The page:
Cpl. Stanley Paul Zeglarski

1894 – 18 May 1918

6th Machine Gun Battalion – U.S. Marine Corps – World War One

Stanislaus Paul Zeglarski was born on __ ___ 1894 in Albion, New York and was the youngest of five siblings born to Paweł and Marianna. Little is known about his mother and father’s ancestry, who they were, where they are buried and where they came from. As with most Polish men at the time, Paweł Żeglarski toiled as a laborer in the sandstone quarries of Orleans County and his mother, a housewife. As with most immigrant families, Stanley came from humble beginnings and was raised as the only son at 71 Moore Street, now the address 621. Very little is known of his childhood, but it is clear that Stanley was not drafted into service with the Marine Corps during The Great War, as most men were, but instead entered into the service as a young man at the age of 21. His date of entry into the service would have been around the year 1915.

Without his military service record, it would be hard to say what this young man saw throughout his time in the armed forces, but what is known is that his life was cut short in the line of duty. However, the term “line of duty” meant something far more tragic than “killed in action.” It is important to tell the story of a young Polish-Albionite whose death was much more than his family was led to believe.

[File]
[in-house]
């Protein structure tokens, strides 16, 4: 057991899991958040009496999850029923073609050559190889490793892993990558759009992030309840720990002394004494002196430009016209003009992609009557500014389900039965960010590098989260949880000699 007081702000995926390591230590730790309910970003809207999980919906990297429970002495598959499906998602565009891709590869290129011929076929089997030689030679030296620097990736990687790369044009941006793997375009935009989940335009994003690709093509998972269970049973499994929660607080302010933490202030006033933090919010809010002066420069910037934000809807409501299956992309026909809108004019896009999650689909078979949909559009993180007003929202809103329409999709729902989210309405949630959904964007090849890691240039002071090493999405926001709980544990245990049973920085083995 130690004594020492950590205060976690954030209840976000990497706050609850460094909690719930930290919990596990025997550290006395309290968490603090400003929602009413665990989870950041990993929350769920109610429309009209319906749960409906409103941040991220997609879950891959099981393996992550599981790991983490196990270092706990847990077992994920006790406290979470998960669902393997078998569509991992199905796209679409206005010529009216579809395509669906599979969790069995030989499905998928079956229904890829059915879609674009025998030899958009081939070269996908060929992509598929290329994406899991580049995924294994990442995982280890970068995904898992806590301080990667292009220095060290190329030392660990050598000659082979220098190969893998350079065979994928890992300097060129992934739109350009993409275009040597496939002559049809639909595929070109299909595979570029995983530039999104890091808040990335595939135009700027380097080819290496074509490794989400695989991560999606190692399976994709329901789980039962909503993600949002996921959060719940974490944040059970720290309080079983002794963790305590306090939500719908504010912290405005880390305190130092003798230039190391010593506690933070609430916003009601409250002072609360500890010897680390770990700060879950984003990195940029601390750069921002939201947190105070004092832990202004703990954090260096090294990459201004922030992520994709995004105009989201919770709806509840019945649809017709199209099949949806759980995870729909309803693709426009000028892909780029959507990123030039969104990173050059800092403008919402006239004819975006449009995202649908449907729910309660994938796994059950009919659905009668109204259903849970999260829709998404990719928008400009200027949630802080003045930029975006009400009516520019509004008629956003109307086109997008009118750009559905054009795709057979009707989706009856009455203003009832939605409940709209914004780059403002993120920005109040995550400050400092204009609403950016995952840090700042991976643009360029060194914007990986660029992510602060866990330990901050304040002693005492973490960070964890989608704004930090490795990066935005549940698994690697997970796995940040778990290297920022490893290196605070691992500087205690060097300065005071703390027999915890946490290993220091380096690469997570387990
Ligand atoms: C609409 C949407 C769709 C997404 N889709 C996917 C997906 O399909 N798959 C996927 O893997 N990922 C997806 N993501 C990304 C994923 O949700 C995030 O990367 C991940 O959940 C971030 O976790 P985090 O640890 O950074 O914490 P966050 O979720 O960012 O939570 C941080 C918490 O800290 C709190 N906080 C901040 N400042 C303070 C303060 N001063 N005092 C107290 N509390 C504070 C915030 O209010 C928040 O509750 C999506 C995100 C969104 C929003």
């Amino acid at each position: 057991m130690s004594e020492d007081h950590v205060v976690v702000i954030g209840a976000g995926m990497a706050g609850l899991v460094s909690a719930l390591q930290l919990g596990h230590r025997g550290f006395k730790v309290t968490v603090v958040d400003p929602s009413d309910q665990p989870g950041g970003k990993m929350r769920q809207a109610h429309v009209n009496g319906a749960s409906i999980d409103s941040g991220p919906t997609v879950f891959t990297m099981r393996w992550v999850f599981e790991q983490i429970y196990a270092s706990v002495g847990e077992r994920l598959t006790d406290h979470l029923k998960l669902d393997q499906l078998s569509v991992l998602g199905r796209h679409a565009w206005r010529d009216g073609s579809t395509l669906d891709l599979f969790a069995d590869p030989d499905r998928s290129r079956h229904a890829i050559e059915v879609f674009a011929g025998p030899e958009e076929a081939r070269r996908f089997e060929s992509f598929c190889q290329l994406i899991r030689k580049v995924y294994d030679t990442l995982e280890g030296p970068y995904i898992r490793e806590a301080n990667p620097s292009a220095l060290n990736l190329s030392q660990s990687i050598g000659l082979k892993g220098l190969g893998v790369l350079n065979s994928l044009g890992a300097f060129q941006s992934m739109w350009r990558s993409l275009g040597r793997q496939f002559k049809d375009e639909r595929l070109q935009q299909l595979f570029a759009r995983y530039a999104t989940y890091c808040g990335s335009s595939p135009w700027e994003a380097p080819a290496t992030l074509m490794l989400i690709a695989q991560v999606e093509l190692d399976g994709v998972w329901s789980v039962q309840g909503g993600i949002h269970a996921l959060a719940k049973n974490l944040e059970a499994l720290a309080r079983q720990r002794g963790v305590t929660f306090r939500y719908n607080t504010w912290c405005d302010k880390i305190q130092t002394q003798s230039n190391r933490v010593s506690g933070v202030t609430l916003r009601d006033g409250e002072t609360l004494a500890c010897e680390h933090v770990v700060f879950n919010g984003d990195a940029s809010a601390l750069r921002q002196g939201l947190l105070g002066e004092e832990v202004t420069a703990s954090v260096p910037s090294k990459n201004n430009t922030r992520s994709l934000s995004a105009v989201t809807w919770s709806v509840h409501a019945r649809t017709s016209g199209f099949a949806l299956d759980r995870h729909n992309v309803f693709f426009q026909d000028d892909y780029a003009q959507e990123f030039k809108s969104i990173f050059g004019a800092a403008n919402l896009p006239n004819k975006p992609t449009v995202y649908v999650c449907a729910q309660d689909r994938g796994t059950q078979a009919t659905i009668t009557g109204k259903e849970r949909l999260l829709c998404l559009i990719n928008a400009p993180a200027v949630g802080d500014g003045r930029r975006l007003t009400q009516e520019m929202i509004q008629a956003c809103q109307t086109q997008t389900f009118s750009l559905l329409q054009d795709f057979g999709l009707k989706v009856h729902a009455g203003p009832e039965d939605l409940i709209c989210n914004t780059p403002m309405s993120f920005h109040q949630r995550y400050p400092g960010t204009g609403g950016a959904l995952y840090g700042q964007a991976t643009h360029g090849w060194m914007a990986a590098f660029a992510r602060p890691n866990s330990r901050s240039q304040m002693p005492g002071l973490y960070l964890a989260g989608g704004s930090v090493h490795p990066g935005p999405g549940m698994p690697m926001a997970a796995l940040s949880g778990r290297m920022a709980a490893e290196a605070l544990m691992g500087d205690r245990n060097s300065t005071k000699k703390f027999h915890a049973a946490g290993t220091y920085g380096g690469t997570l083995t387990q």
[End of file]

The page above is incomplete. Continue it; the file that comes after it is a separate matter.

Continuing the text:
On June 2, 1918, the Rochester Democrat and Chronicle reported that Cpl. Stanley P. Zyglarski, aged 24 years, was wounded while serving with the 77th Company of the U.S. Marine Corps. The final stages of the German Spring Offensive were coming to a conclusion in Belgium. His mother, Mary, received a telegram from the Commanding General of the American Expeditionary Forces announcing that her son died on the 18th of May in the year 1918 as a result of gunshot wounds. According to the telegram, his body was to be interred abroad until the conclusion of the war.

At home, Cpl. Zyglarski left his widowed mother and four sisters, Mrs. Frances McCabe, Mrs. Antonina Avino, Mrs. Anastasia Furmanski and Miss Martha Zyglarski all to mourn his death. According to all reports, he was only the second man from Orleans County to be killed during the war. Upon the time of his death, it had been nearly 7 months since Mary had last heard from her son.

On the 5th of June, the Rochester Democrat and Chronicle reported a memorial service which was held for Stanley Zyglarski at his home parish of St. Mary’s Assumption. Rev. John Szmytkowski presided over the service in which a decorated catafalque was draped with an American flag and adorned with floral arrangements to represent a casket in the absence of Cpl. Zyglarski’s body. Company N of the New York State National Guard was present to conduct the ceremony and the company’s Captain, John Beckwith, was present to speak words of sympathy to the family.

At that point, the church had displayed a service flag containing forty-one blue stars, each one representing a young man who was currently serving the nation. Following the service, one star was changed to a gold star, denoting Cpl. Zyglarski’s death in the service.